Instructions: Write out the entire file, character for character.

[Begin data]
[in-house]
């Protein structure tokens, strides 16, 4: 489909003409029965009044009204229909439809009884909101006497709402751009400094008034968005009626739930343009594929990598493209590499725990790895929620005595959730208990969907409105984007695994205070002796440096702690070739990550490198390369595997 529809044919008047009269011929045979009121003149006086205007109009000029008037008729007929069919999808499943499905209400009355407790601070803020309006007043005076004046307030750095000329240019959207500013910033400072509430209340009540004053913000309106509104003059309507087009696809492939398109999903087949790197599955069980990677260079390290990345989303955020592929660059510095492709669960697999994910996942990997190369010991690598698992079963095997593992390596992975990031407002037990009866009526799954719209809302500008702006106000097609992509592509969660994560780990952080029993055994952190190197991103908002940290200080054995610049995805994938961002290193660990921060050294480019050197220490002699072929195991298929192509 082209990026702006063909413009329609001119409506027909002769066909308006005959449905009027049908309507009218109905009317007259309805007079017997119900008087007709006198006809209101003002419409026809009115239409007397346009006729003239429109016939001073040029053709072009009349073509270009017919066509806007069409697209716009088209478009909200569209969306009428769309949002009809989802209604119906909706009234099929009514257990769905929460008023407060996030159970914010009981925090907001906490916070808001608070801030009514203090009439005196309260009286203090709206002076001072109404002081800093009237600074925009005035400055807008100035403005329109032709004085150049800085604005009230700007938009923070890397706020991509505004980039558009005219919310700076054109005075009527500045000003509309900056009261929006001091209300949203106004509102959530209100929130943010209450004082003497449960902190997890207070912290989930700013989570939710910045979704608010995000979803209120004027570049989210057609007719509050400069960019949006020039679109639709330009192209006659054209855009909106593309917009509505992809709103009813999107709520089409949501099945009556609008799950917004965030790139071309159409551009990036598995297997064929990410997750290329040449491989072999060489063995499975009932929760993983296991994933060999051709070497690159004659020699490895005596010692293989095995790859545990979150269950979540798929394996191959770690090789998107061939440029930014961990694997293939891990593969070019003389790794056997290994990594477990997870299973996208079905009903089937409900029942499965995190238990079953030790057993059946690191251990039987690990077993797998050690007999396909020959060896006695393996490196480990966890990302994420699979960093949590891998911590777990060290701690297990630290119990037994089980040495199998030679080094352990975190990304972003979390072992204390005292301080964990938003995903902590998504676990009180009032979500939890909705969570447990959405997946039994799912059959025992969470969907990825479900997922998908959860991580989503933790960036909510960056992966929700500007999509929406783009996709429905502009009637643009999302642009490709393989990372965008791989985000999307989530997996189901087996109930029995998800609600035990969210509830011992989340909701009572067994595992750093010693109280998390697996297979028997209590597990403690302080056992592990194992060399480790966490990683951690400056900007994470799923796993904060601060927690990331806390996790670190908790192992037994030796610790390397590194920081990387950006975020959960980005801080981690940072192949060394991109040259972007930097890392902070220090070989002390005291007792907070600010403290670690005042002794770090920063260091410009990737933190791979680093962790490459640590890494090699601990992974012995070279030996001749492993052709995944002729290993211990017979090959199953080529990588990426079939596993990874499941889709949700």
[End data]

[in-house]
């Protein structure tokens, strides 16, 4: 489909003409029965009044009204229909439809009884909101006497709402751009400094008034968005009626739930343009594929990598493209590499725990790895929620005595959730208990969907409105984007695994205070002796440096702690070739990550490198390369595997 529809044919008047009269011929045979009121003149006086205007109009000029008037008729007929069919999808499943499905209400009355407790601070803020309006007043005076004046307030750095000329240019959207500013910033400072509430209340009540004053913000309106509104003059309507087009696809492939398109999903087949790197599955069980990677260079390290990345989303955020592929660059510095492709669960697999994910996942990997190369010991690598698992079963095997593992390596992975990031407002037990009866009526799954719209809302500008702006106000097609992509592509969660994560780990952080029993055994952190190197991103908002940290200080054995610049995805994938961002290193660990921060050294480019050197220490002699072929195991298929192509 082209990026702006063909413009329609001119409506027909002769066909308006005959449905009027049908309507009218109905009317007259309805007079017997119900008087007709006198006809209101003002419409026809009115239409007397346009006729003239429109016939001073040029053709072009009349073509270009017919066509806007069409697209716009088209478009909200569209969306009428769309949002009809989802209604119906909706009234099929009514257990769905929460008023407060996030159970914010009981925090907001906490916070808001608070801030009514203090009439005196309260009286203090709206002076001072109404002081800093009237600074925009005035400055807008100035403005329109032709004085150049800085604005009230700007938009923070890397706020991509505004980039558009005219919310700076054109005075009527500045000003509309900056009261929006001091209300949203106004509102959530209100929130943010209450004082003497449960902190997890207070912290989930700013989570939710910045979704608010995000979803209120004027570049989210057609007719509050400069960019949006020039679109639709330009192209006659054209855009909106593309917009509505992809709103009813999107709520089409949501099945009556609008799950917004965030790139071309159409551009990036598995297997064929990410997750290329040449491989072999060489063995499975009932929760993983296991994933060999051709070497690159004659020699490895005596010692293989095995790859545990979150269950979540798929394996191959770690090789998107061939440029930014961990694997293939891990593969070019003389790794056997290994990594477990997870299973996208079905009903089937409900029942499965995190238990079953030790057993059946690191251990039987690990077993797998050690007999396909020959060896006695393996490196480990966890990302994420699979960093949590891998911590777990060290701690297990630290119990037994089980040495199998030679080094352990975190990304972003979390072992204390005292301080964990938003995903902590998504676990009180009032979500939890909705969570447990959405997946039994799912059959025992969470969907990825479900997922998908959860991580989503933790960036909510960056992966929700500007999509929406783009996709429905502009009637643009999302642009490709393989990372965008791989985000999307989530997996189901087996109930029995998800609600035990969210509830011992989340909701009572067994595992750093010693109280998390697996297979028997209590597990403690302080056992592990194992060399480790966490990683951690400056900007994470799923796993904060601060927690990331806390996790670190908790192992037994030796610790390397590194920081990387950006975020959960980005801080981690940072192949060394991109040259972007930097890392902070220090070989002390005291007792907070600010403290670690005042002794770090920063260091410009990737933190791979680093962790490459640590890494090699601990992974012995070279030996001749492993052709995944002729290993211990017979090959199953080529990588990426079939596993990874499941889709949700």